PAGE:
Q) Will the parcel be discreet as I don't want people to know what I have ordered?
A) All of our parcels are sent out in unmarked packaging.

Q) What are side effects?
A) Side effects are unwanted effects you may experience while taking a medicine. Sometimes they are serious, but most of the time they are not. Side effects may occur when taking any medicine, including both prescription and non-prescription medicines.

How common side effects can be:

To explain the chance of getting a particular side effect, information supplied with most medicines uses the terms common, uncommon, rare and very rare.

Common up to 1 in 10 people
Uncommon up to 1 in 100 people
Rare up to 1 in 1,000 people
Very rare up to 1 in 10,000 people
What to do if you get a side effect:

If you experience a side effect that worries you, get advice from a health professional. If taken correctly, medicines will help most people improve their medical condition. Only a few people experience unwanted effects. If you experience a side effect that seriously affects your health, thinking, or ability to work, you may need to stop taking your medicine immediately and go to hospital.

Q) What is your returns/refunds procedure?
A) Please see our Returns Policy and our Refunds Policy

Q) What is the law in regards to the sale of medicines?
A) There are 3 official categories of medicines:

  • General sales list medicines (GSL)
  • Pharmacy medicines (P)
  • Prescription medicines (POM)

General Sales List Medicines (GSL) :

The General Sales List medicines can be sold by a wide range of shops, such as newsagents, supermarkets and petrol stations. Normally only a small pack size or low strength of the medicine can be sold. For instance:

  • The biggest pack size of paracetamol that a 'normal' shops can sell is 16 tablets, however pharmacies can sell packs of 32 tablets.
  • The biggest strength of ibuprofen tablets that 'nomal' shops can sell is 200mg, but pharmacies can sell tablets at 400mg strength.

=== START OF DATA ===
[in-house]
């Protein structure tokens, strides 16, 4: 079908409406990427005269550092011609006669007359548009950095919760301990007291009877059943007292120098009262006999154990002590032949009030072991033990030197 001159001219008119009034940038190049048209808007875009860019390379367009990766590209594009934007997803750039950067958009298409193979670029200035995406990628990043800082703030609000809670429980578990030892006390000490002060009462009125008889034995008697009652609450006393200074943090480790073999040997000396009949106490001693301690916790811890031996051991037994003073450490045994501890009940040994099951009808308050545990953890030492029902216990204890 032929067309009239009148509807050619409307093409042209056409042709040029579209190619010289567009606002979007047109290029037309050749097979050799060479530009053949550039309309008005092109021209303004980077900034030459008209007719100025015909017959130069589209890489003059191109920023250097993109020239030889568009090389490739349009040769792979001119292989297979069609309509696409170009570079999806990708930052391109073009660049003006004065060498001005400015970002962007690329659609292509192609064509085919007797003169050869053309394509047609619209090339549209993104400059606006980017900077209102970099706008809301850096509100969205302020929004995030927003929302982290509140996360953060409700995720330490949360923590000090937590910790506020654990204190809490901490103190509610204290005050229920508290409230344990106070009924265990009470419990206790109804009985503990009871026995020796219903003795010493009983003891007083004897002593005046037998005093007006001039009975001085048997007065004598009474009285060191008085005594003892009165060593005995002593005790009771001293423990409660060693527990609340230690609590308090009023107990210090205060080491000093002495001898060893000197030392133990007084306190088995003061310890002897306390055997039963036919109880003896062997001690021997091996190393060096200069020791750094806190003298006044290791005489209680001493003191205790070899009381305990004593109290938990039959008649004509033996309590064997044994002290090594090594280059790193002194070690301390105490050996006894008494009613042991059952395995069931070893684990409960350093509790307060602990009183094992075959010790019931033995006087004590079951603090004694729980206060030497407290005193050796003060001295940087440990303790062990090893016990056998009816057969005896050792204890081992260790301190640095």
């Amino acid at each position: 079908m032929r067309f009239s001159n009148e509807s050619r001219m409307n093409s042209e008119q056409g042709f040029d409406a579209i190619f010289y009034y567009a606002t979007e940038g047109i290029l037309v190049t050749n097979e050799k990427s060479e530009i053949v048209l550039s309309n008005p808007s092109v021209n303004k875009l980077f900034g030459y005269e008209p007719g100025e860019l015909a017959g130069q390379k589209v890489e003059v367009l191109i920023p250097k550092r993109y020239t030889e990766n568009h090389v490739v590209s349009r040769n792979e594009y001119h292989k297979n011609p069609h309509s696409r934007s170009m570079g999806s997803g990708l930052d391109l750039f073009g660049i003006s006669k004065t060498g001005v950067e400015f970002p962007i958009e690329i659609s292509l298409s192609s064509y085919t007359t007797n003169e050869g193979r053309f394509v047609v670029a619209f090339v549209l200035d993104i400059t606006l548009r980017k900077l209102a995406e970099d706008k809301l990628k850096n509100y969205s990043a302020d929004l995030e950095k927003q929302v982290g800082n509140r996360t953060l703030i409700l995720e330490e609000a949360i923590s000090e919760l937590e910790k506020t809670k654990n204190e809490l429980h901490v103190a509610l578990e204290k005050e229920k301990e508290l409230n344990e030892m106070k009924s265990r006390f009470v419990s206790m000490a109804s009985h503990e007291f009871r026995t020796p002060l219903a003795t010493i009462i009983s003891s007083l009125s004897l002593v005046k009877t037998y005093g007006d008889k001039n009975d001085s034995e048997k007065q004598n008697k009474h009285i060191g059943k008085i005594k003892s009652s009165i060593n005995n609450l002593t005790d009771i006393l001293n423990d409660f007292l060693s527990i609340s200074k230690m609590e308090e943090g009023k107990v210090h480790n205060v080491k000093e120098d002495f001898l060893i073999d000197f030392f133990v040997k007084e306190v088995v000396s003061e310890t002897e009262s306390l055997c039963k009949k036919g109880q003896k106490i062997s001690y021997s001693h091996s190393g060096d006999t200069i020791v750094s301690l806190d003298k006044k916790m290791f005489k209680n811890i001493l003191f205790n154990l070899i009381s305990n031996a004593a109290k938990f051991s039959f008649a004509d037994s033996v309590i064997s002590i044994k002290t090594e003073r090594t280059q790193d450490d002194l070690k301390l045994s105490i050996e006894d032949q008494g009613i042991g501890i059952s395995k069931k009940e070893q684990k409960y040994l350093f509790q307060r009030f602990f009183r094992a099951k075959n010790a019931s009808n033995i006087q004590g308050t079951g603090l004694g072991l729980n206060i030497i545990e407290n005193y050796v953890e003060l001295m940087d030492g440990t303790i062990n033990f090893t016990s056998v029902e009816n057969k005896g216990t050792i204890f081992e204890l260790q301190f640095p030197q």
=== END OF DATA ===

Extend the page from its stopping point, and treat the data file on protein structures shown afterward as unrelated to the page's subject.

Pharmacy Medicines (P) :

Only pharmacies can sell P labelled drugs, and a pharmacist must make the sale or at least be on the premises.

In order for the sale of a P medicine to be carried out, the customer must be asked whether they or the person they represent has any medical conditions or takes any other drugs, to confirm that the medicine they would like to buy is suitable.

For instance, some nasal decongestant medicines can elevate your blood pressure, so you’ll be inquired if you have high blood pressure prior to being sold the medicine.

Some pharmacy medicines may only be sold if the pharmacist is confident that the medicine poses no health risks to the patient. For instance, emergency contraception (the morning after pill) might only be sold to a woman who requires it, and she must be over 16 years of age.

On some occasions the pharmacist may also recommend that you consult your GP.

For instance, if you’ve use clotrimazole pessaries for vaginal thrush more than twice in six months, the pharmacist is obliged to tell you to visit your GP so they can make a decision whether it is the most suitable medicine for you.

Prescription Only Medicines (POM) :

It is illegal to buy Prescription Only Medicines without a prescription from a fully licensed and registered medical practitioner – i.e. your GP, nurse, dentist, optometrist.

A number of prescription medicines are categorized as controlled drugs, such as morphine, pethidine and methadone.

Strict controls and permissions apply to the dispensing of these medicines.

Q) Do I need to be home for the delivery from Chemist Counter Direct?
A) Our deliveries are conducted through Royal Mail and most will not need a signature. However, if we feel it is necessary due to the value or contents of the order, we may use Recorded or Special Delivery for your parcel. If these are delivered while you are not in a note will be left by Royal Mail giving instructions on how to collect your parcel. If your parcel is too big for the letter box and you are not in a note also will be left with instructions for delivery.

Q) How do I know you are a registerd Pharmacy?
A) The GPhC operates an internet pharmacy logo scheme to identify legitimate online pharmacies so that the public can be sure they are purchasing safe and genuine medicines online.

By clicking on the logo, visitors can verify the registration details of both the pharmacy and the pharmacist(s) behind the website.

Who can use the logo?

All pharmacies in Great Britain, including those providing internet services, must be registered with the GPhC. Only registered pharmacies who offer professional services via the internet can use the Internet pharmacy logo.

What does the logo look like?

Our logo is the green box on our homepage in the footer.

The logo will carry a unique registration number for every online pharmacy.

By clicking on the logo you will be taken to the GPhC register webpage, where you will be able to confirm that the pharmacy premises are registered.

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